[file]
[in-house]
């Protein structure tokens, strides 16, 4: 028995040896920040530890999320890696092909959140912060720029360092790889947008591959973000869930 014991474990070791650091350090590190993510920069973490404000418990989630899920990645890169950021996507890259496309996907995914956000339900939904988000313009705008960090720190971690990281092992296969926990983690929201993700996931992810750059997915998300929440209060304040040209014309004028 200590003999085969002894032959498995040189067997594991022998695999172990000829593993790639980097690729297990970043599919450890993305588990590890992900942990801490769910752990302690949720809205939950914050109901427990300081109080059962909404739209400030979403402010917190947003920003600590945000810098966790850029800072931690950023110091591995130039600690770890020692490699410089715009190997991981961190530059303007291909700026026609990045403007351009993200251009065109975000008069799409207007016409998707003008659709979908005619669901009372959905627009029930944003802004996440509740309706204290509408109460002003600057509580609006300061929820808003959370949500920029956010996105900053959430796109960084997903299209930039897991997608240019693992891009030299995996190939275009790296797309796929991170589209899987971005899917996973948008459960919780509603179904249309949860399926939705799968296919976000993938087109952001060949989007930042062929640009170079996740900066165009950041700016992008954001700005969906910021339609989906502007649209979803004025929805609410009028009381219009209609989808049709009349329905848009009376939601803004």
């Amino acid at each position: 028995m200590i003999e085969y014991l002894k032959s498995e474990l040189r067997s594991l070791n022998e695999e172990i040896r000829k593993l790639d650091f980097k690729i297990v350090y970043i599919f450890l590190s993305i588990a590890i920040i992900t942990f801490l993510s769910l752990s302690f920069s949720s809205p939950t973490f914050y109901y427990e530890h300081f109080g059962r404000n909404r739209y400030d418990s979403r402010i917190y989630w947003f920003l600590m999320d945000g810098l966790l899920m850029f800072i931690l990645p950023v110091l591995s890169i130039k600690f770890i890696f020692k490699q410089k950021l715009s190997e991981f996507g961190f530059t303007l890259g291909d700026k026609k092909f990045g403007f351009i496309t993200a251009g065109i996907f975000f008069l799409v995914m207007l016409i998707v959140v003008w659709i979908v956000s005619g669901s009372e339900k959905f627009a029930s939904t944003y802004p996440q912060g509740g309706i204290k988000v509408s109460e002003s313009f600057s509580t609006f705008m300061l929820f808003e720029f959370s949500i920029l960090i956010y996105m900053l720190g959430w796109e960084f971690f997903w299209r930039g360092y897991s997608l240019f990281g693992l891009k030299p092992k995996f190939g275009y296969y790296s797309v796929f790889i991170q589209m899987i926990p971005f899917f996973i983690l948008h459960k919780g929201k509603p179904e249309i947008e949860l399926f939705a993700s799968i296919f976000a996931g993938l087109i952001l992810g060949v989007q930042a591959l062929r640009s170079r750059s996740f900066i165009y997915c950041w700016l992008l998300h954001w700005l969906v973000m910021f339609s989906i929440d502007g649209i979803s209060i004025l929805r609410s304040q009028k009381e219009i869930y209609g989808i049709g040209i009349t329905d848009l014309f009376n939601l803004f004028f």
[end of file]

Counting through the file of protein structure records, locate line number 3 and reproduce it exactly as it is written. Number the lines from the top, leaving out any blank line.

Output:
């Amino acid at each position: 028995m200590i003999e085969y014991l002894k032959s498995e474990l040189r067997s594991l070791n022998e695999e172990i040896r000829k593993l790639d650091f980097k690729i297990v350090y970043i599919f450890l590190s993305i588990a590890i920040i992900t942990f801490l993510s769910l752990s302690f920069s949720s809205p939950t973490f914050y109901y427990e530890h300081f109080g059962r404000n909404r739209y400030d418990s979403r402010i917190y989630w947003f920003l600590m999320d945000g810098l966790l899920m850029f800072i931690l990645p950023v110091l591995s890169i130039k600690f770890i890696f020692k490699q410089k950021l715009s190997e991981f996507g961190f530059t303007l890259g291909d700026k026609k092909f990045g403007f351009i496309t993200a251009g065109i996907f975000f008069l799409v995914m207007l016409i998707v959140v003008w659709i979908v956000s005619g669901s009372e339900k959905f627009a029930s939904t944003y802004p996440q912060g509740g309706i204290k988000v509408s109460e002003s313009f600057s509580t609006f705008m300061l929820f808003e720029f959370s949500i920029l960090i956010y996105m900053l720190g959430w796109e960084f971690f997903w299209r930039g360092y897991s997608l240019f990281g693992l891009k030299p092992k995996f190939g275009y296969y790296s797309v796929f790889i991170q589209m899987i926990p971005f899917f996973i983690l948008h459960k919780g929201k509603p179904e249309i947008e949860l399926f939705a993700s799968i296919f976000a996931g993938l087109i952001l992810g060949v989007q930042a591959l062929r640009s170079r750059s996740f900066i165009y997915c950041w700016l992008l998300h954001w700005l969906v973000m910021f339609s989906i929440d502007g649209i979803s209060i004025l929805r609410s304040q009028k009381e219009i869930y209609g989808i049709g040209i009349t329905d848009l014309f009376n939601l803004f004028f």